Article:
UNC swimming sweeps Navy
Navy’s swimming and diving teams hosted North Carolina on Saturday to reopen Lejeune Hall, which recently underwent nearly $11 million in renovations.
Navy’s full pep band and hundreds of students crowded into the arena, making for a larger crowd than North Carolina’s swimmers said they were used to. All that remained was for the Midshipmen to harness all that emotion and energy into a big victory on senior day.
Unfortunately for Navy, North Carolina was there to crash the party.
The Tar Heels’ men’s and women’s teams swept the Naval Academy to improve to 4-0 and 3-1 in dual meets, respectively.
“They have a great institution,” coach Rich DeSelm said in a telephone interview.
“And it was great for our team to see a first-class operation. They obviously take a lot of pride in their program and they had a wonderful senior day.”
The Tar Heels had quite a day themselves.
On the men’s side, North Carolina was led by two relay wins to complement nine individual victories that paced a fairly tight 175.5 to 124.5 combined team win.
A quartet of freshmen stepped up for the Tar Heels, as Ozzie Moyer won both diving events while Matt Kwatyra, Nic Graesser and Mitch DeForest combined for four individual and two relay victories.
Senior Tom Luchsinger, who won the 200-meter butterfly, knew it was going to take total focus to outlast an emotional Navy squad.
“This wasn’t a meet that we could just swim through,” Luchsinger said.
“We really needed to step up and have some good races, and I think we did that really, really well.”
North Carolina’s women’s team had little trouble on its way to a lopsided 213-84 victory.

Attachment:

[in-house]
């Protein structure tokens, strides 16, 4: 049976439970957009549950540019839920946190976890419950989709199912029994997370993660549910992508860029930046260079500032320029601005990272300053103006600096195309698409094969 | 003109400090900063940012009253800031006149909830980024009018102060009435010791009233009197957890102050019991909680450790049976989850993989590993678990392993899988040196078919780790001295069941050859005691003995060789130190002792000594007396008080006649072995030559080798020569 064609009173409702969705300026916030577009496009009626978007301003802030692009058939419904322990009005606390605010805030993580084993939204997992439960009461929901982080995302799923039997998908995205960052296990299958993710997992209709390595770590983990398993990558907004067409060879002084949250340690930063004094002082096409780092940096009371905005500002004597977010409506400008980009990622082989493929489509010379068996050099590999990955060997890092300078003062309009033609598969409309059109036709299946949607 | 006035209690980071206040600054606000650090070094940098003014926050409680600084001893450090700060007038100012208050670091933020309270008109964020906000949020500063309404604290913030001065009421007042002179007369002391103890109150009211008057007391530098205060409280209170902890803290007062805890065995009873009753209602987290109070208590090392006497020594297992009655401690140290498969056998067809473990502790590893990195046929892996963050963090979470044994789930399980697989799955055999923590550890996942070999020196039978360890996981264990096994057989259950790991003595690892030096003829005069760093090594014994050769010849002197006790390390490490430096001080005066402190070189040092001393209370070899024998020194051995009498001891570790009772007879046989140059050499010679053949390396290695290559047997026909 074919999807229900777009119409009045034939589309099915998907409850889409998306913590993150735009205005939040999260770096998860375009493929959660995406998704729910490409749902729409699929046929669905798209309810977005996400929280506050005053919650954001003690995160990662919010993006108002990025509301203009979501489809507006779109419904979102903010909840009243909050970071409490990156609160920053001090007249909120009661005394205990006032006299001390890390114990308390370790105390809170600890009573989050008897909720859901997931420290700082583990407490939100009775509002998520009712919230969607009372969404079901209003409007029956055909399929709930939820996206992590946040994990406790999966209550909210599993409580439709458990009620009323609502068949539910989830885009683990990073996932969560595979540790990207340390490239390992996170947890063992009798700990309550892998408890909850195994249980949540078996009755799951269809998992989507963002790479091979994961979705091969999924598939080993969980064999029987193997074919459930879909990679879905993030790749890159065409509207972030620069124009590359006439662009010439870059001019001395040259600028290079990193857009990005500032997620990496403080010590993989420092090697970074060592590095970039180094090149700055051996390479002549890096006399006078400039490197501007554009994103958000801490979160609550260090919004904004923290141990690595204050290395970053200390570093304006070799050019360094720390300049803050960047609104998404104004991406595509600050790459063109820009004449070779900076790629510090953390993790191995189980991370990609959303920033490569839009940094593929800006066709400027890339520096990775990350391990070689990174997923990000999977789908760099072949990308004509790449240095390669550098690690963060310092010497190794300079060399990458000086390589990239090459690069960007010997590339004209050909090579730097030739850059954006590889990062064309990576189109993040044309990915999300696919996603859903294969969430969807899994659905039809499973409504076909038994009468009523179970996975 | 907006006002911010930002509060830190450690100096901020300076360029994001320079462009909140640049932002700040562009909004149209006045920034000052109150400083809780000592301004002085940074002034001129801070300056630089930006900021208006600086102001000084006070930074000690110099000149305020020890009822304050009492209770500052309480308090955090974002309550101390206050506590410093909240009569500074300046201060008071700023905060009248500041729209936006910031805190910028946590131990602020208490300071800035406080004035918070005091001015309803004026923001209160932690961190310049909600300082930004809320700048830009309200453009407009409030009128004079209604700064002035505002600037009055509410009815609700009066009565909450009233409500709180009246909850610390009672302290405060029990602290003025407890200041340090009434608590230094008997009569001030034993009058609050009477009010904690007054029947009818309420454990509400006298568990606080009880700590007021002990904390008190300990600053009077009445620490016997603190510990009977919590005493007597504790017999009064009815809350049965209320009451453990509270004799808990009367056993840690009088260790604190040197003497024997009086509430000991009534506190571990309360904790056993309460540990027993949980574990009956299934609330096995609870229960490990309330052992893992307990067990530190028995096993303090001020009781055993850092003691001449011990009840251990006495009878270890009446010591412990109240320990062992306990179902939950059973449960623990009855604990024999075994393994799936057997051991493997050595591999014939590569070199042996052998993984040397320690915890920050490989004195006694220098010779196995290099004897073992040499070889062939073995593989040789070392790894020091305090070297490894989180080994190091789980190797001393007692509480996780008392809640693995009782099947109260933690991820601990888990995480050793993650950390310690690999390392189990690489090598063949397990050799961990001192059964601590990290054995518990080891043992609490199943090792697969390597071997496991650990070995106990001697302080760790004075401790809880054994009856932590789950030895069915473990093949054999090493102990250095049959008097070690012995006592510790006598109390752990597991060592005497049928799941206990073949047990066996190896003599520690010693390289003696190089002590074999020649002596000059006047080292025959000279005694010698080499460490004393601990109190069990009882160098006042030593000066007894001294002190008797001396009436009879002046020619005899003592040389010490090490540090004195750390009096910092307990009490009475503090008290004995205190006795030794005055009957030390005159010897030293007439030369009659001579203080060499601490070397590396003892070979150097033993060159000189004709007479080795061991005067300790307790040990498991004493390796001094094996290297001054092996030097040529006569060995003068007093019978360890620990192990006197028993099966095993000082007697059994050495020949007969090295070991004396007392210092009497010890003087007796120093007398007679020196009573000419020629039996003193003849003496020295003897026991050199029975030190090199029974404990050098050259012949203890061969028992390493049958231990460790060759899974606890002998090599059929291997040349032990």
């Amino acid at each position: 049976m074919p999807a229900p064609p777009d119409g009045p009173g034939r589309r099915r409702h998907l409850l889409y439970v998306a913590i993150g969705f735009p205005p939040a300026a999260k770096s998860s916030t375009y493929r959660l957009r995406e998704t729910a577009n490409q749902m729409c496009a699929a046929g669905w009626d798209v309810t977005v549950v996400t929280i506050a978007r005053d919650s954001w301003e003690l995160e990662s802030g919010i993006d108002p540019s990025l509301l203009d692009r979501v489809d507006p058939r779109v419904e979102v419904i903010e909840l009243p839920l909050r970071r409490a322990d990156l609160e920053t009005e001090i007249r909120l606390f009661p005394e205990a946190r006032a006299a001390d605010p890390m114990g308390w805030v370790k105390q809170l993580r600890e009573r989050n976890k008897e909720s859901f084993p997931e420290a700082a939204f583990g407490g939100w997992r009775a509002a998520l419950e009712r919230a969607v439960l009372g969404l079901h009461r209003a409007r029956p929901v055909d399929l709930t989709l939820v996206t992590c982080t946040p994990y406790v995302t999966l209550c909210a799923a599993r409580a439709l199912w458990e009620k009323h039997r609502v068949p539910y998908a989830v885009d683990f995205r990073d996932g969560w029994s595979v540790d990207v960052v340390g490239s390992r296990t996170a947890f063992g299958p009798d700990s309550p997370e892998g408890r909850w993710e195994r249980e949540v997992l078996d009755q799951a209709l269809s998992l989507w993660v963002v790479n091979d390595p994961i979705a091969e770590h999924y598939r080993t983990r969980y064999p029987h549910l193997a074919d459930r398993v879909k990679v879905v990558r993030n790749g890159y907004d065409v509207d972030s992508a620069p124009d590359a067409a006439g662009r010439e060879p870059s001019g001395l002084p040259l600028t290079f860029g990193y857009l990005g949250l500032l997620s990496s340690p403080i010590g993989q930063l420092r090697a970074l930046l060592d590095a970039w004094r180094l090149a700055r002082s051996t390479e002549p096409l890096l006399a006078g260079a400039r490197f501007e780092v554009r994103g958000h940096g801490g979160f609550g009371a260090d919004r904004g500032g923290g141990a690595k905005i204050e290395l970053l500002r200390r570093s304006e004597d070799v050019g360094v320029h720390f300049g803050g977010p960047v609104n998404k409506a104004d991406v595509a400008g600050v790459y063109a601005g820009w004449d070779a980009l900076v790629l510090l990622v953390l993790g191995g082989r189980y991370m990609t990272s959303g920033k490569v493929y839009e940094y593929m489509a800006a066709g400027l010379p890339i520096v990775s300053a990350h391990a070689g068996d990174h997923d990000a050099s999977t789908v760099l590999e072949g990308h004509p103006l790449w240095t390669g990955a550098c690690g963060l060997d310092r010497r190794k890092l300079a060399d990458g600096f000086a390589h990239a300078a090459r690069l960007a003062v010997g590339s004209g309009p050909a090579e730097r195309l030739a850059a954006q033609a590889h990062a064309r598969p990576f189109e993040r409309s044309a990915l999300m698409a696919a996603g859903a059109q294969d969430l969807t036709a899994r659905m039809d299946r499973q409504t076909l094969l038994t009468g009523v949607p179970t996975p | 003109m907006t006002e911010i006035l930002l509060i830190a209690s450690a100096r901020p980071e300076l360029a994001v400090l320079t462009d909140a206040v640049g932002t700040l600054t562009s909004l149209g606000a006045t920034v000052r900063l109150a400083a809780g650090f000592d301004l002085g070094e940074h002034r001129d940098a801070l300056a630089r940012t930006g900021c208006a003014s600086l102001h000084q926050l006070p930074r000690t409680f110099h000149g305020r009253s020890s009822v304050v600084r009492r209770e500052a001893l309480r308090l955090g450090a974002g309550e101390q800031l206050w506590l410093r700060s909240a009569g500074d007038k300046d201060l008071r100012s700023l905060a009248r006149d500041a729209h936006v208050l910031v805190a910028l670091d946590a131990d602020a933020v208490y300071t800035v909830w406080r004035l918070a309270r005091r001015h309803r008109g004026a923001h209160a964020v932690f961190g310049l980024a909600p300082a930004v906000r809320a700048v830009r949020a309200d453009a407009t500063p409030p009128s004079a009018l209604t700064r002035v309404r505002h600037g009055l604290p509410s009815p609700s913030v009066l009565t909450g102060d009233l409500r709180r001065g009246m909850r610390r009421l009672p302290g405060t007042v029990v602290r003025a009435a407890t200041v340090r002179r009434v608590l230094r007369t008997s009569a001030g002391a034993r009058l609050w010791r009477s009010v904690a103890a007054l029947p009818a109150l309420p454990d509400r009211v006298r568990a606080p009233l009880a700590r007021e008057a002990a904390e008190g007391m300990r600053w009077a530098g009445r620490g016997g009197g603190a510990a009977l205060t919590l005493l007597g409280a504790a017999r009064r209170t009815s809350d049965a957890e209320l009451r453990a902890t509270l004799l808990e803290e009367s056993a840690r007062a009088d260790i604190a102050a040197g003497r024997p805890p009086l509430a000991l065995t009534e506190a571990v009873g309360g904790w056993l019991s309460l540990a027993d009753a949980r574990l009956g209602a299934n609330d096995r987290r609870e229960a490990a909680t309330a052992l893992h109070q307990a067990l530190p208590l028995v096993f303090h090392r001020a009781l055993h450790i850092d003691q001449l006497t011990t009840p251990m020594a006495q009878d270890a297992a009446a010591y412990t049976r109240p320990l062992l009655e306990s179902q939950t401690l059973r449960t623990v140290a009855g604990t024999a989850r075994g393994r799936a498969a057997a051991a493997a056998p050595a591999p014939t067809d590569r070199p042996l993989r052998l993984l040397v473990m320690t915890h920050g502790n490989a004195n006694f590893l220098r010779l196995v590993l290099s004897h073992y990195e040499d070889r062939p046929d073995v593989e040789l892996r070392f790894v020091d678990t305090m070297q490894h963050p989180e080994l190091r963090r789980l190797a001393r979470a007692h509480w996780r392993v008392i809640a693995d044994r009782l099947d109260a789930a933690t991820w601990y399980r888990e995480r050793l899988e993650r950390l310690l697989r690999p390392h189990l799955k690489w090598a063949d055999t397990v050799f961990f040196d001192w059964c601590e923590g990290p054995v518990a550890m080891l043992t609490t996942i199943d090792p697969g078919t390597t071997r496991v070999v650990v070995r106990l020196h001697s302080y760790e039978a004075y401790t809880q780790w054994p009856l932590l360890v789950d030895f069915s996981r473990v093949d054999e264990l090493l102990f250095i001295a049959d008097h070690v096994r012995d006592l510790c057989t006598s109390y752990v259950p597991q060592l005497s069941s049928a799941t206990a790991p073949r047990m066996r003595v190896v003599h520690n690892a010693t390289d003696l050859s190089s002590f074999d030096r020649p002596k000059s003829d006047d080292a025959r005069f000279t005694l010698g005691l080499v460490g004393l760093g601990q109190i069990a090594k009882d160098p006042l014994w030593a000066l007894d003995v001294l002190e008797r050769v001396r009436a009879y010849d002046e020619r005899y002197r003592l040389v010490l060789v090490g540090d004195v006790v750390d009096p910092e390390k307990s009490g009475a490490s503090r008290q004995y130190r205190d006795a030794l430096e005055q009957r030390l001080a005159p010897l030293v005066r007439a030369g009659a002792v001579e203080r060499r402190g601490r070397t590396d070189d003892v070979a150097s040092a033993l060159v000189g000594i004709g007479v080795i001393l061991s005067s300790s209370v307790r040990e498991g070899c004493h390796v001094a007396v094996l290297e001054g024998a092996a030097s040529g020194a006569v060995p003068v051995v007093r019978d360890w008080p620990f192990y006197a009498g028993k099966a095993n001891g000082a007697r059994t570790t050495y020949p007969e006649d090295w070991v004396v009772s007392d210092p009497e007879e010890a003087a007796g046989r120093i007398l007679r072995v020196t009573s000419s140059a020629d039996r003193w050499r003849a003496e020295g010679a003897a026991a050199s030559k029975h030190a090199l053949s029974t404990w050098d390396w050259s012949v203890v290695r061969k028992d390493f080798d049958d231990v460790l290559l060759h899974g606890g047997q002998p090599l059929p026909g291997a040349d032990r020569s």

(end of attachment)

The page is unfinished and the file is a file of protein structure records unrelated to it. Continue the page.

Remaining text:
The Tar Heels won 14 of the 16 races, and senior co-captain Katie Nolan had nothing but praise for her teammates after the meet.
“Everyone was really positive and people were swimming well, and we really took on this challenge,” Nolan said.
“The freshmen are so fun, and they really add a whole other attitude to the team. We are so lucky to have them.”
The pool in Lejeune Hall has a non-traditional layout, which features short course yards instead of short course meters, so none of Saturday’s times will be comparable to the Tar Heels’ regular marks.
Deselm said he thought that wrinkle provided his team with a good opportunity to race with a clean slate.
“We didn’t really worry about the time on the scoreboard,” Deselm said. “We were mostly focused on racing and swimming our races and getting our hand on the wall first.”
UNC’s men’s and women’s teams, which rank 22nd and 16th in Division I, respectively, will look to take that competitive spirit back to Chapel Hill as they head into the bulk of their ACC schedule.
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